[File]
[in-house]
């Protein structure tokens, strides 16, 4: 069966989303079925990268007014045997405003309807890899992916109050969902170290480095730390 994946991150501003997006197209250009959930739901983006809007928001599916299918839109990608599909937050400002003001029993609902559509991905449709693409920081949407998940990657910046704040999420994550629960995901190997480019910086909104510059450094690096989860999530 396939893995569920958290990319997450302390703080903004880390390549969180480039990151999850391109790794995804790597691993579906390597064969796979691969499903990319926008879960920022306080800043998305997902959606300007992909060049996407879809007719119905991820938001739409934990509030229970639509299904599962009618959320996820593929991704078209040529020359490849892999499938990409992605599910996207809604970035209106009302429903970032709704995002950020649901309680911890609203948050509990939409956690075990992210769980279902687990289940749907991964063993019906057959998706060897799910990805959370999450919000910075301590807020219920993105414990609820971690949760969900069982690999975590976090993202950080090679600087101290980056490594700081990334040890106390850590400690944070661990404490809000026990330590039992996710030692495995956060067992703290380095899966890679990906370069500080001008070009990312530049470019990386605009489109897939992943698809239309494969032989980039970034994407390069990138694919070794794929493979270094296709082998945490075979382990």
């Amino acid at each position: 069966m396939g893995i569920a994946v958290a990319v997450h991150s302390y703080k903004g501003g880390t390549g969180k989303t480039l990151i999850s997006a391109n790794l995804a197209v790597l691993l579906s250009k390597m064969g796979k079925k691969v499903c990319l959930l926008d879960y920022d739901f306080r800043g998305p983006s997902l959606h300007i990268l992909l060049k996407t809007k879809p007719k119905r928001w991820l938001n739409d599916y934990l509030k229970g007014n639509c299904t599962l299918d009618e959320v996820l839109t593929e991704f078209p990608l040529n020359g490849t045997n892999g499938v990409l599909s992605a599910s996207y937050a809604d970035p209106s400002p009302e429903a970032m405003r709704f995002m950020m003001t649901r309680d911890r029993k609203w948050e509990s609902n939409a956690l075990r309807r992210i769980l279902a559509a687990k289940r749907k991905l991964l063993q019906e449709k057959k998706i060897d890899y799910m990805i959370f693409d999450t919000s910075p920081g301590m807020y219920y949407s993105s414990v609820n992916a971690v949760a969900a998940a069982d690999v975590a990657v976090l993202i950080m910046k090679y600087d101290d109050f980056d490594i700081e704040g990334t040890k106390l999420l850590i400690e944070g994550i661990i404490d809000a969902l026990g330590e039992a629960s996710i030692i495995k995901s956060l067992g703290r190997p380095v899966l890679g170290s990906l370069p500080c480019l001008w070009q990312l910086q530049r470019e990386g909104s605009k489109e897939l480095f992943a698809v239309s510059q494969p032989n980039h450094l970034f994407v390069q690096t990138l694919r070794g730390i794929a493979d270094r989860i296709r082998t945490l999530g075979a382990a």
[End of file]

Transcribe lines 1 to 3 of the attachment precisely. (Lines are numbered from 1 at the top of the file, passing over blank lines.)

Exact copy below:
[in-house]
């Protein structure tokens, strides 16, 4: 069966989303079925990268007014045997405003309807890899992916109050969902170290480095730390 994946991150501003997006197209250009959930739901983006809007928001599916299918839109990608599909937050400002003001029993609902559509991905449709693409920081949407998940990657910046704040999420994550629960995901190997480019910086909104510059450094690096989860999530 396939893995569920958290990319997450302390703080903004880390390549969180480039990151999850391109790794995804790597691993579906390597064969796979691969499903990319926008879960920022306080800043998305997902959606300007992909060049996407879809007719119905991820938001739409934990509030229970639509299904599962009618959320996820593929991704078209040529020359490849892999499938990409992605599910996207809604970035209106009302429903970032709704995002950020649901309680911890609203948050509990939409956690075990992210769980279902687990289940749907991964063993019906057959998706060897799910990805959370999450919000910075301590807020219920993105414990609820971690949760969900069982690999975590976090993202950080090679600087101290980056490594700081990334040890106390850590400690944070661990404490809000026990330590039992996710030692495995956060067992703290380095899966890679990906370069500080001008070009990312530049470019990386605009489109897939992943698809239309494969032989980039970034994407390069990138694919070794794929493979270094296709082998945490075979382990």
């Amino acid at each position: 069966m396939g893995i569920a994946v958290a990319v997450h991150s302390y703080k903004g501003g880390t390549g969180k989303t480039l990151i999850s997006a391109n790794l995804a197209v790597l691993l579906s250009k390597m064969g796979k079925k691969v499903c990319l959930l926008d879960y920022d739901f306080r800043g998305p983006s997902l959606h300007i990268l992909l060049k996407t809007k879809p007719k119905r928001w991820l938001n739409d599916y934990l509030k229970g007014n639509c299904t599962l299918d009618e959320v996820l839109t593929e991704f078209p990608l040529n020359g490849t045997n892999g499938v990409l599909s992605a599910s996207y937050a809604d970035p209106s400002p009302e429903a970032m405003r709704f995002m950020m003001t649901r309680d911890r029993k609203w948050e509990s609902n939409a956690l075990r309807r992210i769980l279902a559509a687990k289940r749907k991905l991964l063993q019906e449709k057959k998706i060897d890899y799910m990805i959370f693409d999450t919000s910075p920081g301590m807020y219920y949407s993105s414990v609820n992916a971690v949760a969900a998940a069982d690999v975590a990657v976090l993202i950080m910046k090679y600087d101290d109050f980056d490594i700081e704040g990334t040890k106390l999420l850590i400690e944070g994550i661990i404490d809000a969902l026990g330590e039992a629960s996710i030692i495995k995901s956060l067992g703290r190997p380095v899966l890679g170290s990906l370069p500080c480019l001008w070009q990312l910086q530049r470019e990386g909104s605009k489109e897939l480095f992943a698809v239309s510059q494969p032989n980039h450094l970034f994407v390069q690096t990138l694919r070794g730390i794929a493979d270094r989860i296709r082998t945490l999530g075979a382990a």